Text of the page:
by Mitch Kokai
Senior Political Analyst, John Locke Foundation
Joel Stein aims his wit at congressional gridlock in the latest edition of “The Awesome Column” for TIME magazine.
As it heads off to recess until September, Congress has put only 22 bills on President Obama’s desk, which is only 22 more bills than I’ve put on his desk. Those 22 bills are way below the 453 measures that the Do-Nothing Congress averaged each year during Harry Truman’s first term. In fact, Congress is on track to crush its record of fewest bills passed per year, which was 88 in 1995, when the House had a contract with America, and, as everyone in the world knows, America likes its contracts short because America hates to read.
Worse, what Congress has passed this session are barely laws. Other than two for Hurricane Sandy relief and one to spare air-traffic controllers from the sequester, they’re mostly to do things you shouldn’t even need Congress for: appointing a chief financial officer for D.C., picking a diameter for baseball’s Hall of Fame commemorative coins and naming a bridge in St. Louis for Stan Musial. If this is what Congress is doing, it completely explains C-SPAN’s ratings.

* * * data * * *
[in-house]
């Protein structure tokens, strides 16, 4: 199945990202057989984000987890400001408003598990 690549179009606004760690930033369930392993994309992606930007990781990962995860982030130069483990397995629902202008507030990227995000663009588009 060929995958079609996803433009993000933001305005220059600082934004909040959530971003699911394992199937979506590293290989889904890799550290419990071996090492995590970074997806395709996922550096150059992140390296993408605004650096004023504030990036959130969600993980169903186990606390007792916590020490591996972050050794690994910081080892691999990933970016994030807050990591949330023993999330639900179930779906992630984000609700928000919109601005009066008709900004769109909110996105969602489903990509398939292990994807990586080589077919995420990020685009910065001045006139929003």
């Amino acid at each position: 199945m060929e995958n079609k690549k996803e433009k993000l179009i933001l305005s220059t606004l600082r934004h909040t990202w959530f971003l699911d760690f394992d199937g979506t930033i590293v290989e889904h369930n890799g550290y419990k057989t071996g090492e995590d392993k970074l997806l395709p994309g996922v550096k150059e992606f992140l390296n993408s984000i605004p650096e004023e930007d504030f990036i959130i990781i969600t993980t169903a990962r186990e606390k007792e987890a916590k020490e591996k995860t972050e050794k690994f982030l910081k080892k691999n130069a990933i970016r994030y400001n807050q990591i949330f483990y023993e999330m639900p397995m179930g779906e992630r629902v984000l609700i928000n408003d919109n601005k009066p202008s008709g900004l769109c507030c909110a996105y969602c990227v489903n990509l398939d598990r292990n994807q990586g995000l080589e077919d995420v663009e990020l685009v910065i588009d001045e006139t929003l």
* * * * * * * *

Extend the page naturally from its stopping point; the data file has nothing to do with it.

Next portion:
Stein offers members of Congress several proposals for bills that ought to be easy to pass: an award for Tom Hanks, elimination of the penny, and a 5 percent congressional pay cut. None secures unanimous support from his panel of two Democrats and one Republican in the U.S. House of Representatives.
One problem with my mission, [Utah Republican Jason] Chaffetz explained, is that conservatives aren’t into passing more laws, since by definition that expands government. “I wish I could pass a law that said if you pass a law, you have to take away a law,” he said. That made sense to me. You legalize gay marriage, you get rid of the law against marijuana. I’m pretty sure this is exactly what the GOP is thinking, although I didn’t ask Chaffetz specifically.
Finally, I found an idea that all three liked: a bill to declare that America is the greatest country in the world. “Nobody would vote against that,” Chaffetz said. “Increase our pompous attitude around the world? That would be in line with what we’re good at.”